I have been rigging for about 8 years. I started in a basic class by the Two Knotty Boys, and retained about half of what they covered. It was mostly simple chest harnesses and wrist ties. At the end they did a suspension demonstration. The demo was prefaced with the admonition that we were not under any circumstances to “try this at home.”
It was impressive, and it was hard to follow what they were doing. After the class I worked to remember and repeat the things they had taught us. But it was fun and rewarding to use what I had learned in my first rope scenes.
Afterwards I went to many play parties and watched a number of riggers do suspensions. There is definitely a mystique around suspension. It is a daring feat. It is great theater and takes rope play to a whole other level. I had watched it wondering what the keys were – how was it done? Continuously on many message boards and from people I meet there is interest by new riggers in doing suspension: people asking where and how they can learn.
Suspension is tricky. There are many things to learn and many things that can go wrong. The consequences of a mistake can be serious. Even after years of doing suspensions, I am still learning things about physiology and rope technique. Occasionally, I’ll have a close call that teaches me something new and reminds me of the importance of diligence.
After a year or two of rigging, with many ‘floor techniques’ under my belt, I took a suspension class at the Citadel. I managed to execute a suspension in the class. Kudos goes to the eager and willing woman who agreed to be my rope-dummy. It all came out well, but she was brave, or naïve, or both. After that came the moment to try what I had learned – at home, on someone, without assistance. This too turned out OK. In hindsight, I want to register enormous gratitude to the woman who agreed to be my guinea pig. It might again be a case of she-did-not-really-know-any-better. Lucky me; lucky her.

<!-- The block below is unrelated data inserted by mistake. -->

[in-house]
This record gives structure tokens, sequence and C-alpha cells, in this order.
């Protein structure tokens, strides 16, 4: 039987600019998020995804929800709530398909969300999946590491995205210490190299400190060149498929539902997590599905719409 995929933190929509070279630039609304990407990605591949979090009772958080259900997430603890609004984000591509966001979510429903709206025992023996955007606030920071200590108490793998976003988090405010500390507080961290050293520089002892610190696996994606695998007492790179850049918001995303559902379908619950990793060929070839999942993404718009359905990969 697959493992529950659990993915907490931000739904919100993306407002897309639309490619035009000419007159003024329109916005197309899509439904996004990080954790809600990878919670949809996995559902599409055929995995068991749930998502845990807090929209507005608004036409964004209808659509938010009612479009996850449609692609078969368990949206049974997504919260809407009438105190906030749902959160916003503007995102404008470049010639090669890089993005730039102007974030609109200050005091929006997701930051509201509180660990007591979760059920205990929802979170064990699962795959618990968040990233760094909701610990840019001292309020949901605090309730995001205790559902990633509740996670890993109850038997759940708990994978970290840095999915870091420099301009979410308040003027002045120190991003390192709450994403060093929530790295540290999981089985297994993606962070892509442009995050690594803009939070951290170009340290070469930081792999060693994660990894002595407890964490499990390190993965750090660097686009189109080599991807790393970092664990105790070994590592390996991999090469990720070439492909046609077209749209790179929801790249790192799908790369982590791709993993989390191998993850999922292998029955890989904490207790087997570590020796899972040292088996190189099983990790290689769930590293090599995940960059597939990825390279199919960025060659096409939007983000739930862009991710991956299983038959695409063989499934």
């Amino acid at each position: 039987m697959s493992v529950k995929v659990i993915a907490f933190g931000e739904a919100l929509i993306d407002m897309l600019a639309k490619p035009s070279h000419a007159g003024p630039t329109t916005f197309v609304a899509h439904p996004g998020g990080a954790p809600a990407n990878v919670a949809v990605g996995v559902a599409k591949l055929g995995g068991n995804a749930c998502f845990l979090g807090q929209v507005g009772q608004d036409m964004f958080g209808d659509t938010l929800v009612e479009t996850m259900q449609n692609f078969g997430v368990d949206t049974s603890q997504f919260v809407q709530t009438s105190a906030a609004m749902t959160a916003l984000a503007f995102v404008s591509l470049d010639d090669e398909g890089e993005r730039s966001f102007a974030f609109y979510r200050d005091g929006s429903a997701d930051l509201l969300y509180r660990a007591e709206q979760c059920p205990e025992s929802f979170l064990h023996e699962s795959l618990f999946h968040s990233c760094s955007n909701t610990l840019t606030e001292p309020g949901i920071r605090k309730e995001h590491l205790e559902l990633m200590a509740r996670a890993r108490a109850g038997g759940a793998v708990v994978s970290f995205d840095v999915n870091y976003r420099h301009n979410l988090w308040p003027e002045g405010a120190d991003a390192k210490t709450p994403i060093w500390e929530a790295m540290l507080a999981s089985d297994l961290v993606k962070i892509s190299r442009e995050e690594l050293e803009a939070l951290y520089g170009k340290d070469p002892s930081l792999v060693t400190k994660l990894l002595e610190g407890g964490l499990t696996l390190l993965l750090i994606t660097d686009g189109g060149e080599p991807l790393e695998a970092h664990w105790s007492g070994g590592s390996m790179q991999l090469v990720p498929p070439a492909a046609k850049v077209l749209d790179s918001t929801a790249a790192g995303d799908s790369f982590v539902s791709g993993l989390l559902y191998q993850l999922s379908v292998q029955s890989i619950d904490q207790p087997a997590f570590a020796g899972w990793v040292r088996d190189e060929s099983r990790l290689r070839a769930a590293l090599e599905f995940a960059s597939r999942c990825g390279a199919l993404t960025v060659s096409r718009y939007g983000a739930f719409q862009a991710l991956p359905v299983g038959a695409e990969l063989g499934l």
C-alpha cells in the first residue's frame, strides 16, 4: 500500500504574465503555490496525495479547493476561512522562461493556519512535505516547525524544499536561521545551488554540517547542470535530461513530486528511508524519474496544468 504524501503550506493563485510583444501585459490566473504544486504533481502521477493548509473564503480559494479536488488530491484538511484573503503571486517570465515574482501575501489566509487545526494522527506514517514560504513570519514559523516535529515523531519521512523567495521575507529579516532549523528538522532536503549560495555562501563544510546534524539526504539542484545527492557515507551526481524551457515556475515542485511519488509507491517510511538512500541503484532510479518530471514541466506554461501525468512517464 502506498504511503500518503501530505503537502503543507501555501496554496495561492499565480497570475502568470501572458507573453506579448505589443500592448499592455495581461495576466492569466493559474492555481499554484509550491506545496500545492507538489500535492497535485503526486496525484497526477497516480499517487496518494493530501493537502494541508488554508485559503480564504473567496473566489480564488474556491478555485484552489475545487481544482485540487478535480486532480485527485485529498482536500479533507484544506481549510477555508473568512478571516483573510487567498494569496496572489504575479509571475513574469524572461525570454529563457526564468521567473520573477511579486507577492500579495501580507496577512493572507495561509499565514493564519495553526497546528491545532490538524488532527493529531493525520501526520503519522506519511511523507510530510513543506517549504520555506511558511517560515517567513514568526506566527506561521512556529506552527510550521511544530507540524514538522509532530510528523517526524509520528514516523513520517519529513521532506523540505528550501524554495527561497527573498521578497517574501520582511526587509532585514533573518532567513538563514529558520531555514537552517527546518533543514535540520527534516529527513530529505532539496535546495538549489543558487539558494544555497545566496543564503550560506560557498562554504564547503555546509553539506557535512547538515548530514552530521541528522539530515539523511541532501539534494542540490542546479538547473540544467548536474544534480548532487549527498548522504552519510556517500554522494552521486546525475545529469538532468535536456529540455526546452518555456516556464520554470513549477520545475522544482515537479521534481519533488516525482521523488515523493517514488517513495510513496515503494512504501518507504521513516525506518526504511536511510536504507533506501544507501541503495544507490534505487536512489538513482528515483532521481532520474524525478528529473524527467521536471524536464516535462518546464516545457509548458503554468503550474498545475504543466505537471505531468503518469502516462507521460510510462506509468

After another suspension class and some fiddling, I started to try things that were not part of the “process” I had learned. I was going rogue. There have been a few times things did not work the way I hoped, but good judgment and luck kept me and my rope-bottoms safe.
Last Fall I was in Seattle where a group of us were doing suspensions on attendees of a large party – maybe 2,000 attendees. After some simple vetting we would do suspensions of volunteers. I guess we had enough ‘cred’ after they watched us suspend other people, and just by the fact that we were there doing this thing.
Many of the people had never done anything in their lives with rope – let alone rope suspension. But there was a queue of women and men who wanted to “go up.” The problem is that we had only two suspension points attached to the girders of the hanger where the party wass. This meant that not everyone who saw and then wanted to be suspended could be.